Walking through the bustling Central business district on my way to my first day at work here in Hong Kong, it was hard to believe that days before I had been watching Britain's politicians bicker over the state of the economy at their respective party conferences.
The towering skyscrapers, crowds of rushing commuters and warm Hong Kong air made the icy financial crisis facing the Eurozone seem like a distant memory.
The thick pollution in that same Hong Kong air may have been affecting my judgement slightly, for Hong Kong's economy is not in as rude health as my morning commute would suggest. However, at least everybody here can agree on that.
Figures announced by the IMF in recent weeks seem to give a pretty good indication of where Britain's economy is heading. The IMF's growth forecast for Britain this year was slashed to -0.4%, and in 2013 we can expect growth of 1.1% at best.
However, ignoring these figures and instead listening to the versions being touted by both sides of Britain's political divide the other week, the picture becomes far less clear.
In his speech to the Conservative Party Conference in Birmingham, David Cameron's message was straightforward: "Britain is on the right track". In other words: Britain has weathered the economic storm, faced the worst of it, and we can now look forward to growth. The IMF's figures would seem to support this.
In contrast, at the Labour Party Conference in Manchester, Ed Miliband and Shadow Chancellor Ed Balls were outlining a very different portrait of Britain's economy. Balls commented that "George Osbourne's plan is hurting...[and] it's just not working".
So, the difference in these two portraits of Britain's economy boils down to a single word that has separated the two parties on economic policy since this coalition took power: cuts.
The Conservatives want you to believe that their cuts are the reason why Britain can expect small, but in the context of these uncertain times, reasonable economic growth. Labour want you to believe that the brutal extent of those cuts is exactly why we can expect only 1.1% growth next year.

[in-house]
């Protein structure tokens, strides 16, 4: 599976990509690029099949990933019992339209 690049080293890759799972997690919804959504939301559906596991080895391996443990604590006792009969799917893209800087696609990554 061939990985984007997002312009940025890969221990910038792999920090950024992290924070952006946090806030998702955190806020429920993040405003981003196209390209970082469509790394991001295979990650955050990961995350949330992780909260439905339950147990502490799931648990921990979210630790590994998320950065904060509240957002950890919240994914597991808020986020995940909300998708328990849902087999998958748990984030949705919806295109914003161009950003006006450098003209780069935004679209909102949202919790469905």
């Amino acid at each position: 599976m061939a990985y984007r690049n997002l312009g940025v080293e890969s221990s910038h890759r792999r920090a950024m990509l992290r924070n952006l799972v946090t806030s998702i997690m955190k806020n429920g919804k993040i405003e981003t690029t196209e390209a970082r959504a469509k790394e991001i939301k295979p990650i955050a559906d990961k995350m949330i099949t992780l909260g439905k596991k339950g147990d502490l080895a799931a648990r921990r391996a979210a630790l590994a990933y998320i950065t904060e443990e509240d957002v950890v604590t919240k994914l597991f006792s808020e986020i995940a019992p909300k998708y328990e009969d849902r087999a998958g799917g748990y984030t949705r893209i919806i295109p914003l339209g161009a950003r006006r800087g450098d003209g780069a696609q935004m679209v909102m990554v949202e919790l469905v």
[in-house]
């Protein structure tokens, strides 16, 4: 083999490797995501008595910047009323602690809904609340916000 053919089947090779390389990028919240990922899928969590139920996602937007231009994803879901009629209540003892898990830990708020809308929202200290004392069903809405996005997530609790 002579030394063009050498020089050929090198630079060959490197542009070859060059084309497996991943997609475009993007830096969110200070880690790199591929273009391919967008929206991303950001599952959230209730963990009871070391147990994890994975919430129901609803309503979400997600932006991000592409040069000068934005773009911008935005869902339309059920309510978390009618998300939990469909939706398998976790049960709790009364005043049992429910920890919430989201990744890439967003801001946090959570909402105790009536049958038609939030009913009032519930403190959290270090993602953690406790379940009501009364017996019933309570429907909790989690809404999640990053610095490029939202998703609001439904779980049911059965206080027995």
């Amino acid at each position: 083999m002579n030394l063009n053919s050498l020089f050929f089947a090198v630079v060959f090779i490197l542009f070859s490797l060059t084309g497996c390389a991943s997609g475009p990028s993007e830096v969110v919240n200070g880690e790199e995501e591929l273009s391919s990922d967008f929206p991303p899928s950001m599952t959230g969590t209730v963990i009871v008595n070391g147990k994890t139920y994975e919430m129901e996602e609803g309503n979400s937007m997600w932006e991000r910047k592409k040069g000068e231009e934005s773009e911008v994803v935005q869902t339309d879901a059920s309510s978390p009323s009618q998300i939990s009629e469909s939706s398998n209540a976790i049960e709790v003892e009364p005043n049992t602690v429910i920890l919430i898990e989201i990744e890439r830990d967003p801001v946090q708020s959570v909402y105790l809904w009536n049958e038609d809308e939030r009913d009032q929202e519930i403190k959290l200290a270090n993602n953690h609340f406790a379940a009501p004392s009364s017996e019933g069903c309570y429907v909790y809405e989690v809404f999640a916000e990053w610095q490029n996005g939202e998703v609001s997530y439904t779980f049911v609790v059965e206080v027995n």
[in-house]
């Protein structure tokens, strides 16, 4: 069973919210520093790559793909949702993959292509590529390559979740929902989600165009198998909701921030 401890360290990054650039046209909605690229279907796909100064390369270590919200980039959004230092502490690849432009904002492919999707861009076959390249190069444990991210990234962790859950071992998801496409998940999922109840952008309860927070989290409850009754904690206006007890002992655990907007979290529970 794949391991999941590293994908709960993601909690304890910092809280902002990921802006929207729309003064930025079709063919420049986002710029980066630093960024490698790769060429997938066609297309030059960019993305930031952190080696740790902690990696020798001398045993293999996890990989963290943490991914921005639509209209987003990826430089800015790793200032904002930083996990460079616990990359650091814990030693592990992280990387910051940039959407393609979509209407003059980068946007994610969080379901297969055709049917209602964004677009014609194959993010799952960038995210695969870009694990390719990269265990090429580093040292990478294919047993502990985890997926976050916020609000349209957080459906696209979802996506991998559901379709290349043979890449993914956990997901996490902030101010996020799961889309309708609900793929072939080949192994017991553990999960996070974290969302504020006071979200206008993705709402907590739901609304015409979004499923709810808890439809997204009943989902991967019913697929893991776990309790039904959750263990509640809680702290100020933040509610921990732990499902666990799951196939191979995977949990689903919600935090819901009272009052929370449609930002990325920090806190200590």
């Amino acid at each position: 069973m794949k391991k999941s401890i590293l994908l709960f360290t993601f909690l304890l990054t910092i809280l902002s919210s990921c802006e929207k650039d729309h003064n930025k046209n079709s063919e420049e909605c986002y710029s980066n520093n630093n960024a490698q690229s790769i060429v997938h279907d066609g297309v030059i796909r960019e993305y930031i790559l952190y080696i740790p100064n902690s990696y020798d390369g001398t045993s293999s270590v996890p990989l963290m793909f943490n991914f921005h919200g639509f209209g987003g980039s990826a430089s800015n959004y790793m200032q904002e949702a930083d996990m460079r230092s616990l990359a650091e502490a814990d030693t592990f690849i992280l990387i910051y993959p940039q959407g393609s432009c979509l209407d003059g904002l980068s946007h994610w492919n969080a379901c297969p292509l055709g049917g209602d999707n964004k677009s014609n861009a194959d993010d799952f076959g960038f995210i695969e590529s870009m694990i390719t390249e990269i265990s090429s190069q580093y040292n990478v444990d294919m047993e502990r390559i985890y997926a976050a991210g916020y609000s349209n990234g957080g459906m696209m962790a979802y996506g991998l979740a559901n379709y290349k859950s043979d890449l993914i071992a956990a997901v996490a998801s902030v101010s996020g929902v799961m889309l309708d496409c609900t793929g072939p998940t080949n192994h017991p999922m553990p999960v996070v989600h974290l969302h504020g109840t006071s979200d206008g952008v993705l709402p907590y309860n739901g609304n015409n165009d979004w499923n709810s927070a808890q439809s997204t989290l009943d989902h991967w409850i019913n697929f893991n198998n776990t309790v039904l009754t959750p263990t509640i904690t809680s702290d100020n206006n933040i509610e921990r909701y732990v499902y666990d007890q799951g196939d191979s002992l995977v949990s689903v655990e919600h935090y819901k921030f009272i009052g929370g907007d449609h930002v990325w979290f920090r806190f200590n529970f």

So who should you believe? That is not for me to say. The issue does however reveal a growing trend in the way the general public interact with economic policy in this volatile world economy.
Just as Europe's central bankers are finding themselves increasingly thrust into the limelight, economic terminology is moving into much wider use. QE, OMTs and the FTSE 100 are not meaningless jargon but part of an everyday, wider political debate.
This shift is certainly no bad thing. Just as we are seeing in the latter stages of the U.S election, economic policy will define our own next election. It will play a huge part in deciding which party will be defending their economic track record in government and which will be shouting from the shadows at their respective party conferences in three years time.
As Ed Miliband unveiled his 'One Nation' concept on the long road to the next General Election, the question Britain's voters have to ask themselves about their economy is simple: could it have been a lot worse, or should it be a lot better?
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